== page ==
Jacob, almost 3 years old, has thrown himself on the floor of the grocery store screaming that he must have one more candy, just “one more!” Sound familiar? If so, you are not alone. And you’re also not alone if these public meltdowns sometimes make you feel embarrassed or self-conscious. Unfortunately, feeling judged is pretty common among parents. ZERO TO THREE’s Tuning In survey showed that nearly 9 in 10 parents feel judged — and almost half say they feel judged all the time or nearly all the time.

It can be hard to avoid feeling ashamed of your child’s out-of-control behavior — in large part because it sometimes feels like their outbursts are a reflection on your parenting. Am I totally incompetent? Am I raising a spoiled or ungrateful child? No! But, these moments naturally throw parents for a loop and can often leave you feeling upset or angry at your child. Here are some things to keep in mind during these stressful situations:

Don’t let onlookers get to you. Ideally, just tune them out. Most are likely feeling your pain, having been there themselves, and aren’t judging. And for those feeling superior or compelled to teach a lesson, or who are experiencing some guilty pleasure that it’s not them in the hot seat, ignoring is still a good strategy. This allows you to stay focused on helping your child cope.

Or, kill them with kindness. If a bystander makes a “helpful” comment (“Maybe he’s tired” or “You really shouldn’t let him call you names”), avoid being reactive. Instead, consider responding: “It’s nice that you want to help. I really appreciate it. But I’m all good. Learning that he can’t get everything he wants is a hard lesson for a little guy. You can’t expect him to say, ‘No problem, Mom, thanks for helping me eat healthy.'” This is a nice way to send some important messages: you are in control, setting appropriate limits and helping your child learn to cope with life’s disappointments. You are also providing important context about appropriate expectations for little kids. This can be a particularly good strategy when it is your mother, mother-in-law, another family member or a close friend who is trying to help.

Stay calm. If you are anxious and upset, your child is more likely to be anxious and upset. If you are calm and composed, she is likely to pull herself together more quickly. When she is falling apart, she needs you to be her rock. It’s best to take a few deep breaths and remind yourself that if you lose it too, it will likely make the situation more stressful and challenging.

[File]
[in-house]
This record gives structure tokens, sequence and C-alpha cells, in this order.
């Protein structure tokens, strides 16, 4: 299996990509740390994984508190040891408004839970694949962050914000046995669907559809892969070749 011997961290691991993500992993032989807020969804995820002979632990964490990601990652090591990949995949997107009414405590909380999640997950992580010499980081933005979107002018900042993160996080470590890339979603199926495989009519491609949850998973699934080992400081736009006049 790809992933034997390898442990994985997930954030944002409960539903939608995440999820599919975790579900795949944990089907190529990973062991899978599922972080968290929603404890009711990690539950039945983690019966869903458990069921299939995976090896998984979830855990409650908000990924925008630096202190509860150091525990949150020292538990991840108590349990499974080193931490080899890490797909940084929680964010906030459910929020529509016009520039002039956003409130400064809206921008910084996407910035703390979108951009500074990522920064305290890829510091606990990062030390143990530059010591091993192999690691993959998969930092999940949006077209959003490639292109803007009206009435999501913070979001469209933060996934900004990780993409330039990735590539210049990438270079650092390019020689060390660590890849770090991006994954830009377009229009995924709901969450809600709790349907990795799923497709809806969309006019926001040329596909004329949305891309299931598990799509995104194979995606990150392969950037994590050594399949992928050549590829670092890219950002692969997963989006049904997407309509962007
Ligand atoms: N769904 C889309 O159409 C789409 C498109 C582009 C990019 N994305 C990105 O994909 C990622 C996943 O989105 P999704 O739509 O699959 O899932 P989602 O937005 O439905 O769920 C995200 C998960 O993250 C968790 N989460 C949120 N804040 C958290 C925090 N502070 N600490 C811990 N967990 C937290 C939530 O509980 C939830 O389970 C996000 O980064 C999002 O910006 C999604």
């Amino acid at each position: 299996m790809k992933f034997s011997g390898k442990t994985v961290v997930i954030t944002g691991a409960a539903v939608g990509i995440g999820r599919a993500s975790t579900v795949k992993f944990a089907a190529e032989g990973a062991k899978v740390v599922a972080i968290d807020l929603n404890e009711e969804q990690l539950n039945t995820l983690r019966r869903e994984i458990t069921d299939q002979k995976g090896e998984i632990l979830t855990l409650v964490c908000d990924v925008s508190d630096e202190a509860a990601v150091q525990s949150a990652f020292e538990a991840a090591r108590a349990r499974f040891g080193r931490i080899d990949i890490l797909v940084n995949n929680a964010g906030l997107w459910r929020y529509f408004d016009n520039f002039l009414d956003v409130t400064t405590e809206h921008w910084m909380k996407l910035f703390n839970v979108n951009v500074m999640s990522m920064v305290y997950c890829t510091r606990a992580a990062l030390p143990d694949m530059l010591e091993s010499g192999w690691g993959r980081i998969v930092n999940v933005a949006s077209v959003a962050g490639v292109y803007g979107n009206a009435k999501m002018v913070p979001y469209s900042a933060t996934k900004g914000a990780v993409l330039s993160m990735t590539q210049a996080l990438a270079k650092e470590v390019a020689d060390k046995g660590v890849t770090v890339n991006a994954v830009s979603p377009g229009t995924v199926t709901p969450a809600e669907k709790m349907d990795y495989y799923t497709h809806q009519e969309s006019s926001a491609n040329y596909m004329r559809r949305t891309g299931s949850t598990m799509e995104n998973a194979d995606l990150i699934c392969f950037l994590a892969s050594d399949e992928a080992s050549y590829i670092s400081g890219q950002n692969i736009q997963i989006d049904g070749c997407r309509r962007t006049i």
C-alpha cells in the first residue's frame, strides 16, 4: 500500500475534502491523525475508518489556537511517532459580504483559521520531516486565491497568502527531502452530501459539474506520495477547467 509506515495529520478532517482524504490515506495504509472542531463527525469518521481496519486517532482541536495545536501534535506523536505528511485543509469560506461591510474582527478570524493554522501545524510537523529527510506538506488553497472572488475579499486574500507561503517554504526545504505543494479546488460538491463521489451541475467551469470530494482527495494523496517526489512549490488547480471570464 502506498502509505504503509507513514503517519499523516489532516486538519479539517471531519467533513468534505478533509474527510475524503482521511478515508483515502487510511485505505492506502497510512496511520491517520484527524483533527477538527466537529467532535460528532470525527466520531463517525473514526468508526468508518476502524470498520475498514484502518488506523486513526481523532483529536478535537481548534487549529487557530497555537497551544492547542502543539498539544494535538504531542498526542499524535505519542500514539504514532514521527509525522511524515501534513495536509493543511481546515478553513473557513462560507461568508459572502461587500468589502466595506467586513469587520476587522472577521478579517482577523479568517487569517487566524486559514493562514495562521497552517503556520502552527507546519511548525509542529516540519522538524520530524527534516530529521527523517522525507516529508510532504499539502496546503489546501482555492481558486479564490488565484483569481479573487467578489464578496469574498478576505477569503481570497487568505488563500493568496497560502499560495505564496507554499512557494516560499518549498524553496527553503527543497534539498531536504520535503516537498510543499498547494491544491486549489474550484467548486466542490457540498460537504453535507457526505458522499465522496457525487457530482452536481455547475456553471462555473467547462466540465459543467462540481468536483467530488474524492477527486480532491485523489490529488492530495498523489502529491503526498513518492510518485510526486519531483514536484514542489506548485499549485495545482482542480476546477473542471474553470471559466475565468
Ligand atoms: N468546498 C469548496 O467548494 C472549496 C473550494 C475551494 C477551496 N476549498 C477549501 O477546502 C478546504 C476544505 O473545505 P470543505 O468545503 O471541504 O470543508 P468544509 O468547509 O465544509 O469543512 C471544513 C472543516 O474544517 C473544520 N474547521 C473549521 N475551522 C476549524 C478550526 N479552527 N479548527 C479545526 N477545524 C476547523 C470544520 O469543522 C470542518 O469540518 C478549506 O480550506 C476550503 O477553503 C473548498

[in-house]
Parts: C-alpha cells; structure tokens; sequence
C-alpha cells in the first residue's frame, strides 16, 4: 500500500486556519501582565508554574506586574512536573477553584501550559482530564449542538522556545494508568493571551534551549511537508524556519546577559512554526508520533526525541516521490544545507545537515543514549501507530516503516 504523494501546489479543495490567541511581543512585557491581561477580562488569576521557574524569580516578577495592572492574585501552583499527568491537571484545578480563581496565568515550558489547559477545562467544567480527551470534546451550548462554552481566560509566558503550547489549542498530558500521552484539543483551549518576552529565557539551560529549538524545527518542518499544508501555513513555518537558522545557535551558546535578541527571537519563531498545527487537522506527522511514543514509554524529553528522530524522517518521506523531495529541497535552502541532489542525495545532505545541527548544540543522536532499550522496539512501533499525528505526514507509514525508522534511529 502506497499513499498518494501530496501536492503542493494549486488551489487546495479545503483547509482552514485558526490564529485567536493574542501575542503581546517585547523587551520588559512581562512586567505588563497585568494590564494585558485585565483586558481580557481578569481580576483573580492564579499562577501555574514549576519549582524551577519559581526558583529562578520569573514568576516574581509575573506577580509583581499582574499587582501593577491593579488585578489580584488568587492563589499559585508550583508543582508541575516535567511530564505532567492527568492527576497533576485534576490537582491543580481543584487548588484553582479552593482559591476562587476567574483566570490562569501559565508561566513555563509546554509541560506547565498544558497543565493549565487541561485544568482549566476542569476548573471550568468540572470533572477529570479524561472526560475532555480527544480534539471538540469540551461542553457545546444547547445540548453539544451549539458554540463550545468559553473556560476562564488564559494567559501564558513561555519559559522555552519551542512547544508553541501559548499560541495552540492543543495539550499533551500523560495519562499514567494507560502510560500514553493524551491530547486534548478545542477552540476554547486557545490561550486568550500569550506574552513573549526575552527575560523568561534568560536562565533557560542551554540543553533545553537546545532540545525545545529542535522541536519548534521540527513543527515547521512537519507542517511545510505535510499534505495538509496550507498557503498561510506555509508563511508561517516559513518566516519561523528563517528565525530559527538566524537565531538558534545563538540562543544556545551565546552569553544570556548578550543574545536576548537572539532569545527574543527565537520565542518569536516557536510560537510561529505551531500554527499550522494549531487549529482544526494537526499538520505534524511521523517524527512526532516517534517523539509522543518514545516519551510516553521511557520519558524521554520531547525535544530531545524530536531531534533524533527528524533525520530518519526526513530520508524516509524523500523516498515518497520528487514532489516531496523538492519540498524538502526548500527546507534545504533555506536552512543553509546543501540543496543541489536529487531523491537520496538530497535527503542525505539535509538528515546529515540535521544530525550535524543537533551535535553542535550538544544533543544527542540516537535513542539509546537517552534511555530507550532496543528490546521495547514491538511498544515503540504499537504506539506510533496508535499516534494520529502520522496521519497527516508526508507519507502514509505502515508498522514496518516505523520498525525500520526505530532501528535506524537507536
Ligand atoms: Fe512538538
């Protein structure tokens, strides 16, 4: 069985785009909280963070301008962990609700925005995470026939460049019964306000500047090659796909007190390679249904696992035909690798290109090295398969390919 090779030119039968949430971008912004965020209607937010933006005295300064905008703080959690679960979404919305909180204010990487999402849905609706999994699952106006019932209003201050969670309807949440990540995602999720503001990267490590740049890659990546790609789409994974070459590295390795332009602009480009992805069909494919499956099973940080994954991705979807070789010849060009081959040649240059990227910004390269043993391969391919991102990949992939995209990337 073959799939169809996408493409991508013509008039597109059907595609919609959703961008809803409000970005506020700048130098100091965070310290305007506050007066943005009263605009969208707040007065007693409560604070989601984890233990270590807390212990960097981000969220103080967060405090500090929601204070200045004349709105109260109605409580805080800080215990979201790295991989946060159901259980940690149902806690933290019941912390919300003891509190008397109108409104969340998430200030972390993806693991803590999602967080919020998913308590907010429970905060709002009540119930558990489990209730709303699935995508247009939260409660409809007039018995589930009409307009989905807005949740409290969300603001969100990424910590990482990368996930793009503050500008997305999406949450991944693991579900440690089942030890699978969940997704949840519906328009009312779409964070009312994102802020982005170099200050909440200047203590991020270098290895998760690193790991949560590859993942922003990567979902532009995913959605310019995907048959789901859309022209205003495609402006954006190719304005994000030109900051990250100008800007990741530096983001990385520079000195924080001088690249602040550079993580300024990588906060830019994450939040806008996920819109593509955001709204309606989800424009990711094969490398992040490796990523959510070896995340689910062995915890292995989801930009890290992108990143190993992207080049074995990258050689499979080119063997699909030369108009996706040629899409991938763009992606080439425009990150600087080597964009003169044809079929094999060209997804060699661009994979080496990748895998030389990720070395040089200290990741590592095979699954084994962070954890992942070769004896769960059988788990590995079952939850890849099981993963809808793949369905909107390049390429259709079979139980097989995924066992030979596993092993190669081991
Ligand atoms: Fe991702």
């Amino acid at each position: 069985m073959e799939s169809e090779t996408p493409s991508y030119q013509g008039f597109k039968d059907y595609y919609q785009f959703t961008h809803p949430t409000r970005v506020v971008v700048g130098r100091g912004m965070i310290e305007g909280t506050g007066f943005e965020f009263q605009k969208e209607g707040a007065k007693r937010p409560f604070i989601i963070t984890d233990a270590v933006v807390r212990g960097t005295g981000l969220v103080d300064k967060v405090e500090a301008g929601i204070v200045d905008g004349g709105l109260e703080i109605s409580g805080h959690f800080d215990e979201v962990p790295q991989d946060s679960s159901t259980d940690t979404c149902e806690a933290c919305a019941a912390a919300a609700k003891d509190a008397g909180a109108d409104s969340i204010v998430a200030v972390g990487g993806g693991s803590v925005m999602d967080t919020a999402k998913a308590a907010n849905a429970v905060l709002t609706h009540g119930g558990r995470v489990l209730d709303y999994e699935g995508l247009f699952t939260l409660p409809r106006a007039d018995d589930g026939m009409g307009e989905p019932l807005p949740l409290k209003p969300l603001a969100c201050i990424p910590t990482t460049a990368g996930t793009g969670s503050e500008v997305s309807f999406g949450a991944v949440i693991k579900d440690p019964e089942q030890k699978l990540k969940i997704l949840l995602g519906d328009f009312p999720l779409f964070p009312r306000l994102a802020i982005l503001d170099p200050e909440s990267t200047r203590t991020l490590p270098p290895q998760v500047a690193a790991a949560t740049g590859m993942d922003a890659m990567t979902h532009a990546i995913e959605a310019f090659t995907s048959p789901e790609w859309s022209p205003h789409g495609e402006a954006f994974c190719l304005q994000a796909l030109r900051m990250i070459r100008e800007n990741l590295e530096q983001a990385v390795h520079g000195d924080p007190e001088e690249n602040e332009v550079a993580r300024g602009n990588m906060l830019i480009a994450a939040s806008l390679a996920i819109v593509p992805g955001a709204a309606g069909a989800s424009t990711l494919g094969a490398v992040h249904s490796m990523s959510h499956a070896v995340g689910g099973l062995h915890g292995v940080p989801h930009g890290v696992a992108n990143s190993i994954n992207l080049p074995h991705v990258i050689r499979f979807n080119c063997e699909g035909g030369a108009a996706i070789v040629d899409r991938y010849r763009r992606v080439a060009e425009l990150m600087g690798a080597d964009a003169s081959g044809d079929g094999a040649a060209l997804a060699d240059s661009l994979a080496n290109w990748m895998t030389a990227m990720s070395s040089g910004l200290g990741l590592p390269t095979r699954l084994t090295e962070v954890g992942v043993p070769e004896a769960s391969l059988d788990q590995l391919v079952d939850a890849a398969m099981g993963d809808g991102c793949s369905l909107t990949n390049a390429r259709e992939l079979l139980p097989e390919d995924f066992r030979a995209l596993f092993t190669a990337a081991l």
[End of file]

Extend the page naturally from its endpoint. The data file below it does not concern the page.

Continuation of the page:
Validate your child’s feelings. “I know you’re very angry that I am not letting you have the gummies.” Validating feelings is not the same as validating behavior. Feelings aren’t the problem. It’s what kids (and parents) do with their feelings that can be problematic. That’s why one of your most important jobs is to help your child learn to manage these strong, difficult emotions. But that takes time and practice. (Many adults are still working on this skill!) And it starts with validation, which helps children feel understood — and is the first step in helping them identify and then manage these emotions.

Provide choices that you can implement. This might mean offering your child a choice of another, acceptable food — perhaps something that is a little special but healthy, such as yogurt raisins. Some parents don’t want to offer a substitute at all. That is a personal decision. Even when offering the alternative, your child may flat-out reject it and intensify the tantrum to show you just how lame he thinks this other option is. In that case, you might calmly say, “You are really upset about not getting what you want. It is my job to keep you safe so I am going to put you in the grocery cart. You will be okay.” And then you follow through with as much calm as you can muster. Divert your child by talking about what you see in the grocery aisles. You might ask him if he can find and point to his favorite cereal. This lets him know you are going to ignore his outburst, but you are not ignoring him. And it helps him understand that you can handle his feelings and will be a “safe base” for him.

It’s important not to allow your worry about bystanders’ opinions and judgments to drive your behavior in these situations. Many parents tell me that they end up giving in to their child — to end this miserable situation as quickly as possible — even though they don’t think it’s best for their child. When you give in, your child will realize, “Mommy or Daddy will pretty much give me anything to get me to quiet down when other people are around.”

Instead, trust yourself: You know your child and what she needs when she’s having a hard time. It’s not your job to appease others around you; it’s your job to raise a child who can cope with life’s frustrations and disappointments, and who knows you have her back, even when the going gets rough.



About Claire Lerner, L.C.S.W.-C

Claire Lerner, L.C.S.W.-C is a licensed clinical social worker and child development specialist. She served as the Director of Parenting Resources at ZERO TO THREE (ZTT) for over 18 years, overseeing the development of all parenting content, print and digital. Recently she has taken on the position of Senior Parenting Advisor to focus on expanding the organization’s reach directly to parents.

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